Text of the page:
Future success lies in filling new needs
So, what are the needs of the post-COVID economy and how can we position all classes of office space for the future? Without claiming to have a crystal ball, some preferences and policies are emerging that we can get in front of now:
– Increased desire for flexible spaces. Co-working spaces, technological advancements and remote work have pushed us forward in terms of how we think about office space. Creating more space that caters to less traditional office space requires increased flexibility to maximize both efficiency and comfort.
– Experience-first thinking. We need to ask questions like: “How are we making coming to the office better than staying at home?”
– More space for people. This applies both inside and outside of buildings. For the foreseeable future, it is important to offer options for social distancing that comply with public health guidelines and pandemic safety protocols. As many jurisdictions have endured long lockdowns, we’ve renewed our love for green urban spaces and a public realm that puts people first.
– Pedestrian, parklet and patio experiences. These three Ps will draw people to our downtowns and contribute to an economic development strategy. Commercial real estate form and use have a direct relationship with creating an inviting district, which can be explored creatively with business improvement districts (BIDs).
– Finally addressing our housing gaps. Many cities in North America are facing a housing crisis due to affordability and availability. Plenty of B- and C-class commercial real estate is well-suited to affordable housing, senior complexes and student residences.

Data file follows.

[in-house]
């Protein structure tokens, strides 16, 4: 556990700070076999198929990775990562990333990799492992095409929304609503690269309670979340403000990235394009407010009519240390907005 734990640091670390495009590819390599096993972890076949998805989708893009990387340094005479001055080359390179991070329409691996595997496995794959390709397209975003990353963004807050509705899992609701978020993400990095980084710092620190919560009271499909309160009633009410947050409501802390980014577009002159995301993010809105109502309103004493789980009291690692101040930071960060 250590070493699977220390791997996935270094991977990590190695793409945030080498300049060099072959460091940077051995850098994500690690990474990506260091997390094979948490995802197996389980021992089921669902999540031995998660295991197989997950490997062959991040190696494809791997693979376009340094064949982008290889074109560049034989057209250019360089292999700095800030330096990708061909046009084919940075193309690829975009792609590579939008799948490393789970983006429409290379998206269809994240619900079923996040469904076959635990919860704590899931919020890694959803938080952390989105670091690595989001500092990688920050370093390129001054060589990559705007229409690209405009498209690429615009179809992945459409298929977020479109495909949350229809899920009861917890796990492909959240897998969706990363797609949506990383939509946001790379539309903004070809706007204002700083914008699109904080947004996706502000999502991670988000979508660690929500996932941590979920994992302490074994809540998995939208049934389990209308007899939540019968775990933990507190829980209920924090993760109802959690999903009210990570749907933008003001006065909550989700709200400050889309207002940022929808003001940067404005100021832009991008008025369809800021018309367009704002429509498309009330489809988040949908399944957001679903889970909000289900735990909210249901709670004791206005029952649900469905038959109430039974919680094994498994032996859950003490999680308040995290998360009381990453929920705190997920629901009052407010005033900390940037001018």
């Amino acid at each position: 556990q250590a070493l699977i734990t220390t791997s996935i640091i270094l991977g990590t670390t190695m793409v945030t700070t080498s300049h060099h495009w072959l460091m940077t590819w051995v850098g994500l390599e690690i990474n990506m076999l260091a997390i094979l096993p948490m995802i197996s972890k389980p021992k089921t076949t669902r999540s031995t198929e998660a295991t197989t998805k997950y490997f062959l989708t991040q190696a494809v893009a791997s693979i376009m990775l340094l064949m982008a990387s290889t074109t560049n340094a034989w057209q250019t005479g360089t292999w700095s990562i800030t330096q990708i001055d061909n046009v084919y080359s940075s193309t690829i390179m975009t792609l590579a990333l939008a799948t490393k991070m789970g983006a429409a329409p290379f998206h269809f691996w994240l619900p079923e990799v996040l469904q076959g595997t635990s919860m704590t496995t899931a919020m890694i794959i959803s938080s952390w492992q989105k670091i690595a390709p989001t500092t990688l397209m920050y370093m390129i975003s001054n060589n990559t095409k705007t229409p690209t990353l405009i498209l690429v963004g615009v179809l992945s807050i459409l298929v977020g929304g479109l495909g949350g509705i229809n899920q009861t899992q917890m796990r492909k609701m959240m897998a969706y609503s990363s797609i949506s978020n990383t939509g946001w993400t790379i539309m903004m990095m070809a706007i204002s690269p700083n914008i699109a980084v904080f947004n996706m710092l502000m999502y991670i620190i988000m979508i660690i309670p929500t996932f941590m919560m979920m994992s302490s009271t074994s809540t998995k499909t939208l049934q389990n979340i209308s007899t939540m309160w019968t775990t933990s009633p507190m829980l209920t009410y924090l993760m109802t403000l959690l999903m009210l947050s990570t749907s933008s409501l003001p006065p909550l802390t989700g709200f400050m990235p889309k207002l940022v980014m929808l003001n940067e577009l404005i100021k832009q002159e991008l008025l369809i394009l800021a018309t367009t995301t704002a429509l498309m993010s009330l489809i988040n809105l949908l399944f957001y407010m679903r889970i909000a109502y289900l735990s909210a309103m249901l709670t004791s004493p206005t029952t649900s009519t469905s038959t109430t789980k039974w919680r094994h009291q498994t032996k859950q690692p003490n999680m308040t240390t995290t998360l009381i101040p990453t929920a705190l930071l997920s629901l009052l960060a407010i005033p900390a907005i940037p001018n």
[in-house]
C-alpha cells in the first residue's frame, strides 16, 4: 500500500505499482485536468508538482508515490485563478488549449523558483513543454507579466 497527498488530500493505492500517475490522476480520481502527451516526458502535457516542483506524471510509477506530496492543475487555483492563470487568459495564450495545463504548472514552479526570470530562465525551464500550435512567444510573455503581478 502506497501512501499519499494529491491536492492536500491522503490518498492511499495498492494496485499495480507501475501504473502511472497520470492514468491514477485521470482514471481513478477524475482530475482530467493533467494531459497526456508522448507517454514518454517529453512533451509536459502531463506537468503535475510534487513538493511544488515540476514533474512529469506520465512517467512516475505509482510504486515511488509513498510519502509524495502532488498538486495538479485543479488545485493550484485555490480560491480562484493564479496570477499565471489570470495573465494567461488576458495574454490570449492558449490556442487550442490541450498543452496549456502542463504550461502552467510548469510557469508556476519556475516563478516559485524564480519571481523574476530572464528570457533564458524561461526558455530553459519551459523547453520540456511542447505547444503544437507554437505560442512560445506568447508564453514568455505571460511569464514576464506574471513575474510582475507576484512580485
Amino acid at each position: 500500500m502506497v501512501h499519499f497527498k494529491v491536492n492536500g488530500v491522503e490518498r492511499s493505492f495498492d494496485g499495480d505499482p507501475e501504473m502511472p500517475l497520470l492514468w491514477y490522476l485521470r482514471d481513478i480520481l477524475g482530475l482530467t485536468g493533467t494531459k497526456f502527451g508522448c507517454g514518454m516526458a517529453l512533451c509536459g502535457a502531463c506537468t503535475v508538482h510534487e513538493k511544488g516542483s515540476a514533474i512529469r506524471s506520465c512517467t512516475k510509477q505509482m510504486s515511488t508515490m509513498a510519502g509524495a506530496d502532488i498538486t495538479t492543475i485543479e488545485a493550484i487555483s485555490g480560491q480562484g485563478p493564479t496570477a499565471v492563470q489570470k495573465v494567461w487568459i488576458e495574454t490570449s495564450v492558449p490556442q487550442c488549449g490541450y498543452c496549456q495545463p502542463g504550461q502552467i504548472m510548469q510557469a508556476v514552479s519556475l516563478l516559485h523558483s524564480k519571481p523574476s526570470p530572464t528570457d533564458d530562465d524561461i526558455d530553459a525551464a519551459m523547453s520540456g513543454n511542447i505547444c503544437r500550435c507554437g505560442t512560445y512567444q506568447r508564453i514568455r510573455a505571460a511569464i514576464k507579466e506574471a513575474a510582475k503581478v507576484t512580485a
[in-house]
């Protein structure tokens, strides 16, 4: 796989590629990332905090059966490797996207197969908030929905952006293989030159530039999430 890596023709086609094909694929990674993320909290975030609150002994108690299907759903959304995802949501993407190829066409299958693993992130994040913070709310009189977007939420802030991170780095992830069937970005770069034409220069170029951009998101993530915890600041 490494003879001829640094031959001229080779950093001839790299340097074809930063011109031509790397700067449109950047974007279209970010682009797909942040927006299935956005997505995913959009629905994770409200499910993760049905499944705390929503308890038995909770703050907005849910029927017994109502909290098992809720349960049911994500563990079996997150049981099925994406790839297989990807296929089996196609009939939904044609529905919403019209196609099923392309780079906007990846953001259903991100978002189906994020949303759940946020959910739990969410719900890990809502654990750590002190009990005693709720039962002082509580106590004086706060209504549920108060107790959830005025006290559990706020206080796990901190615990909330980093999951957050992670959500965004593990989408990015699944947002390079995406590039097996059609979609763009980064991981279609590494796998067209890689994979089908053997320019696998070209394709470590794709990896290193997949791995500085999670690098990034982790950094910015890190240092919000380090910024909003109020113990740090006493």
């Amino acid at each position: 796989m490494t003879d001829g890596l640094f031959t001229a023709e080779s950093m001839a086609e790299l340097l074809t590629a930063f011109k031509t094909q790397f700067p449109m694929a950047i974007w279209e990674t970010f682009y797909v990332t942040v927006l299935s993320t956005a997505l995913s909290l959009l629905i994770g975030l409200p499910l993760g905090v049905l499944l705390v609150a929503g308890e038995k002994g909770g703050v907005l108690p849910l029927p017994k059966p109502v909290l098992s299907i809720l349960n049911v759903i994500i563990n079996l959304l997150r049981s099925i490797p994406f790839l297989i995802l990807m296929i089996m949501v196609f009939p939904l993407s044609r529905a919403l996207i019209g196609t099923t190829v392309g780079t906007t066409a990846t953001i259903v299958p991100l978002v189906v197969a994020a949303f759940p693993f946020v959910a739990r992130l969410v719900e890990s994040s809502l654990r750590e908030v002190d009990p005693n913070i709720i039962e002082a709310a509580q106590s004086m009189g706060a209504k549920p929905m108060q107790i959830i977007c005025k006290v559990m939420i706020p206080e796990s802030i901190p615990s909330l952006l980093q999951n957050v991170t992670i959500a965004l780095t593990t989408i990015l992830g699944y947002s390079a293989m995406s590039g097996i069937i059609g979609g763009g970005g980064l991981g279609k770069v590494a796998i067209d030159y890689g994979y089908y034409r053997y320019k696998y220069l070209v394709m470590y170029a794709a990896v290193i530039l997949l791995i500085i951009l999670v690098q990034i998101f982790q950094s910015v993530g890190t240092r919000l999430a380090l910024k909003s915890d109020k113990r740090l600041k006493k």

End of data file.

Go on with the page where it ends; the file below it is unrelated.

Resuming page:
– Inviting in new uses. More affordability in B- and C-class real estate means we could see some unexpected uses for former office buildings. For example, some Boston office space is now being converted to laboratory space. Logistics and distribution centres and ghost kitchens are other uses that have boomed during the pandemic.
Thinking creatively, we can transform our commercial spaces into new and exciting buildings that add value to the community. If done right, building owners can get more value out of their properties and the results can be revolutionary for entire districts.
But, we need to create the conditions for that innovation.
A roadmap for repositioning downtown office space
Every city and BID will have different goals, and every building will have a different best option for retrofitting. There is no one-size-fits-all plan for something as complex as rethinking large commercial assets and how they might fit into a larger plan to reshape a community.
That said, there are several tools at a city’s disposal:
– Malleable zoning: Ensure downtown land-use zones allow for adaptability and flexibility of use, form, signage, encroachment (patios and podiums), and reduced parking requirements to maximize places for people. Couple this with pedestrian-only zones to open streets to people and people-centred programming and converting street parking to allow outdoor dining/cafés. Upzoning can allow for greater density, density bonusing and/or accessory dwelling units (ADUs) to help alleviate affordability issues stemming from lack of inventory.